Lovejoy on Donner: Upheavals

Early one morning in March 1974 I was woken up by a telephone-call from one of the Sydney tabloids. 'Do you have a comment on the marriage of your sixteen year old guru to an American air hostess?'

'You must be mistaken,' I replied primly. 'It is his brother, Raja Ji, who has got married, and to an Italian lady, I believe.'

'The story on the wire service says it's Guru Maharaj Ji, mate. He's married a Californian woman called Marolyn. Oh yeah there's a bit at the end about his brother getting married too.'

I had no comment. Still lapped in a Hindu dream, I hadn't considered the possibility of Maharaji marrying. I also felt wounded that I had to learn about it from the media. That morning I walked to the Sydney central post office, where I knew there would be a telex machine, and despatched to Maharaji's residence not a congratulatory message but a complaint about not being fore-warned.

About a month later the telephone rang in the Wentworth Avenue office. 'Have you got something to say to me?' asked a high-pitched Indian voice. I recognised him instantly and said what was in my heart: 'Maharaji, please come to Australia again. There is so much love for you here.'

The caller seemed somewhat surprised by this request. Was there anything else? 'No, only that we need to see you, my lord.' Very well, then, we'll see what can be done.

This was the genesis of Maharaji's second visit to Australia which took place six months later. It did not occur to me until long after that he might have been calling in answer to my impertinent telex.

I wasn't the only one to be surprised by Maharaji's wedding. His two unmarried brothers and his mother were scandalised. Not at the fact of a marriage - after all the previous Perfect Master had been a householder - but at the much more alarming fact that the marriage was not to some suitable Indian girl chosen by Mata Ji but to a westerner chosen by himself.

Before long Balbhagwan Ji, arrived again in Sydney, this time unexpectedly. We installed him in the lavish Mosman mansion which we had rented in hope of a visit from Maharaji. However, he would only consent to do one public program and the rest of the time he stayed in his room speaking in conspiratorial Hindi on the phone to India and America. When he condescended to speak to his Australian hosts he hinted darkly at betrayal and injustice. After a week or so of this he left as abruptly as he arrived and I got summons to fly to Denver.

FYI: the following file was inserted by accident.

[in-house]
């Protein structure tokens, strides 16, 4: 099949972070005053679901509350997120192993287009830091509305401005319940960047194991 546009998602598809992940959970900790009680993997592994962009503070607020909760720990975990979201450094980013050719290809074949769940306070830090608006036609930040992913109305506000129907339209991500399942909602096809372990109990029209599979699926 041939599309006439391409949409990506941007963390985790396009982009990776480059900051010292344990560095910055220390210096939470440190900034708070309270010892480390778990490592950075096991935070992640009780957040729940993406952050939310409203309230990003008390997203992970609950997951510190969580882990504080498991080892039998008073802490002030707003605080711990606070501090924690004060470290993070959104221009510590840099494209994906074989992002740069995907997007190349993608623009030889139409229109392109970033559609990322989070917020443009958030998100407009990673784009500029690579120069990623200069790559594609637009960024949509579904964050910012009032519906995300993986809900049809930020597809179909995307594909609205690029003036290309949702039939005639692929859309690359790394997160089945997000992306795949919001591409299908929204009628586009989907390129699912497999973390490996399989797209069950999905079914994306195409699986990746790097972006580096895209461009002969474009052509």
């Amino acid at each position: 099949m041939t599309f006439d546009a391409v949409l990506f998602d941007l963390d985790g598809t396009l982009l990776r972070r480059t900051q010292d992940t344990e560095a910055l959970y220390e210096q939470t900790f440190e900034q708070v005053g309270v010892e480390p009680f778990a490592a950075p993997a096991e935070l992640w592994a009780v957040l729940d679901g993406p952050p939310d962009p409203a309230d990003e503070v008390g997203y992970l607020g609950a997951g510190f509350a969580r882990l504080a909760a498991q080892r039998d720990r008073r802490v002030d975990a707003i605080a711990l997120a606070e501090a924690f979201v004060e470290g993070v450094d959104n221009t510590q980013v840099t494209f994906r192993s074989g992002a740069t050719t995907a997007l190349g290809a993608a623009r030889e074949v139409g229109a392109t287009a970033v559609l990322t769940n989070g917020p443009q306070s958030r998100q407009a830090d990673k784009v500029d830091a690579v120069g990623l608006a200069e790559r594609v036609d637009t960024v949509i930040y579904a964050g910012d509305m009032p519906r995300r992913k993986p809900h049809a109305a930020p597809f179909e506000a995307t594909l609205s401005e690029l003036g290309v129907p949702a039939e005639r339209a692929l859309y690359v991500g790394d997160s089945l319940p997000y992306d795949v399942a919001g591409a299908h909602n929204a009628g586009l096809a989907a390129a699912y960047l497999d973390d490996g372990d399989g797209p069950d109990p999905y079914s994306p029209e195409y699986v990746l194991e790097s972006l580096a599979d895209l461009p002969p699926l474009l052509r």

World headquarters turned out to be two or three floors of a highrise office building in the business district of Denver. People had been assembled from all over America to work in Maharaji's organisation, and they lived in dozens of rented houses around own. There were also quite a few non-Americans: Jacques Sandoz, Swiss film-maker who had put together the biopic Lord of the Universe, an English editor, David Passes, who was in charge of the magazine And It Is Divine, Charles Cameron, another Englishman, busily plugging his book Who Is Guru MaharajJi? on the TV talk show circuit. Later on Denver would also enlist our Golden Age editor Michael McDonald to help with DUO's publishing arm.

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Mahatma Rajeshwar and I at a meeting in Melbourne, 1974. Divine Light Mission Australia hosted a number of visiting speakers in addition to the resident mahatma, Padarthanand. Another photo taken at the time and since lost shows me asleep and oblivious to the mahatma's oratory (they were exhausting times)

Denver, and hence in due course the rest of the worldwide organisation, was in the throes of a cultural revolution. According to the new doctrine, the simple life-enhancing techniques of Knowledge had arrived in the West with too many Hindu trappings and the non-essentials had to go. How much of this came from Maharaji himself and how much from Bob Mishler and his lieutenants was hard to say. The only people at that stage entrusted with revealing Knowledge were Indian mahatmas: exotic, shaven-pated, saffron-robed individuals who could hardly disguise their Hindu origin. Each ashram in Denver, and elsewhere, had an altar with Maharaji's picture on it, to which morning and evening the Indian devotional prayer of arti was sung.

Nevertheless, we were all to put away our Indian concepts and present Knowledge to the public as a simple path of meditation. Alhough this felt a little schizophrenic, moving the emphasis away from the mahatmas and firmly on to Maharaji as the sole source of this path of enlightenment was a sound instinct. Mishler's second in command, Michael Donner, was particularly fierce about it. 'Do you think the mahatmas have magic fingers when they show divine light?' he scornfully asked me one day when I expressed some misgivings about the wholesale undermining of mahatma authority. No, I didn't, but I did feel that demystifying the experience might lead to less respect for Maharaji himself. I need not have worried.

Shortly afterwards Donner was arrested and served a term for his anti-draft activities during the Vietnam war. I corresponded with Michael while he was in jail, admiring both his principled anti-war campaigning and his stoic acceptance of the consequences.